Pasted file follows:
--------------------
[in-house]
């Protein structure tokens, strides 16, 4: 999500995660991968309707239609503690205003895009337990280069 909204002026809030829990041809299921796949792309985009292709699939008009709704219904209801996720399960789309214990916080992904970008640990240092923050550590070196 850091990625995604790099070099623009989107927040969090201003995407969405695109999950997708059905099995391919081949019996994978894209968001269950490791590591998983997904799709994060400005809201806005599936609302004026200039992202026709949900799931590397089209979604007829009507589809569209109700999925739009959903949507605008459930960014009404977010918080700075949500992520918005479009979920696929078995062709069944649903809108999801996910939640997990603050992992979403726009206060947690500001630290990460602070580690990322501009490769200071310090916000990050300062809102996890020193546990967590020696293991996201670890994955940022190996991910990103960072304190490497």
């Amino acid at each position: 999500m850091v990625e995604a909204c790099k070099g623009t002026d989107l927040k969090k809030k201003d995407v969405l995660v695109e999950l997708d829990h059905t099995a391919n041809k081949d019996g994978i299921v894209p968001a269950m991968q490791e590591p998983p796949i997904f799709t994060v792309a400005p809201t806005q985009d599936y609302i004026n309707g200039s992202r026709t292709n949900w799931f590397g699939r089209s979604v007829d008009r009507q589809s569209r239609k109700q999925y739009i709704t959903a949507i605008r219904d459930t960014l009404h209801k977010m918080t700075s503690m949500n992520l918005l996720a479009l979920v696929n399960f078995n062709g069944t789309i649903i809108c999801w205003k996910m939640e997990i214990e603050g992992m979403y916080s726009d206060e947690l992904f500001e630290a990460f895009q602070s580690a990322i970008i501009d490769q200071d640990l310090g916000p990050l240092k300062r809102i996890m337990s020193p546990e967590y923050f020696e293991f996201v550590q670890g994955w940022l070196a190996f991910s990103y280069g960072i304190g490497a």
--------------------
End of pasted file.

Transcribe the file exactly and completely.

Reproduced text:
[in-house]
């Protein structure tokens, strides 16, 4: 999500995660991968309707239609503690205003895009337990280069 909204002026809030829990041809299921796949792309985009292709699939008009709704219904209801996720399960789309214990916080992904970008640990240092923050550590070196 850091990625995604790099070099623009989107927040969090201003995407969405695109999950997708059905099995391919081949019996994978894209968001269950490791590591998983997904799709994060400005809201806005599936609302004026200039992202026709949900799931590397089209979604007829009507589809569209109700999925739009959903949507605008459930960014009404977010918080700075949500992520918005479009979920696929078995062709069944649903809108999801996910939640997990603050992992979403726009206060947690500001630290990460602070580690990322501009490769200071310090916000990050300062809102996890020193546990967590020696293991996201670890994955940022190996991910990103960072304190490497």
């Amino acid at each position: 999500m850091v990625e995604a909204c790099k070099g623009t002026d989107l927040k969090k809030k201003d995407v969405l995660v695109e999950l997708d829990h059905t099995a391919n041809k081949d019996g994978i299921v894209p968001a269950m991968q490791e590591p998983p796949i997904f799709t994060v792309a400005p809201t806005q985009d599936y609302i004026n309707g200039s992202r026709t292709n949900w799931f590397g699939r089209s979604v007829d008009r009507q589809s569209r239609k109700q999925y739009i709704t959903a949507i605008r219904d459930t960014l009404h209801k977010m918080t700075s503690m949500n992520l918005l996720a479009l979920v696929n399960f078995n062709g069944t789309i649903i809108c999801w205003k996910m939640e997990i214990e603050g992992m979403y916080s726009d206060e947690l992904f500001e630290a990460f895009q602070s580690a990322i970008i501009d490769q200071d640990l310090g916000p990050l240092k300062r809102i996890m337990s020193p546990e967590y923050f020696e293991f996201v550590q670890g994955w940022l070196a190996f991910s990103y280069g960072i304190g490497a």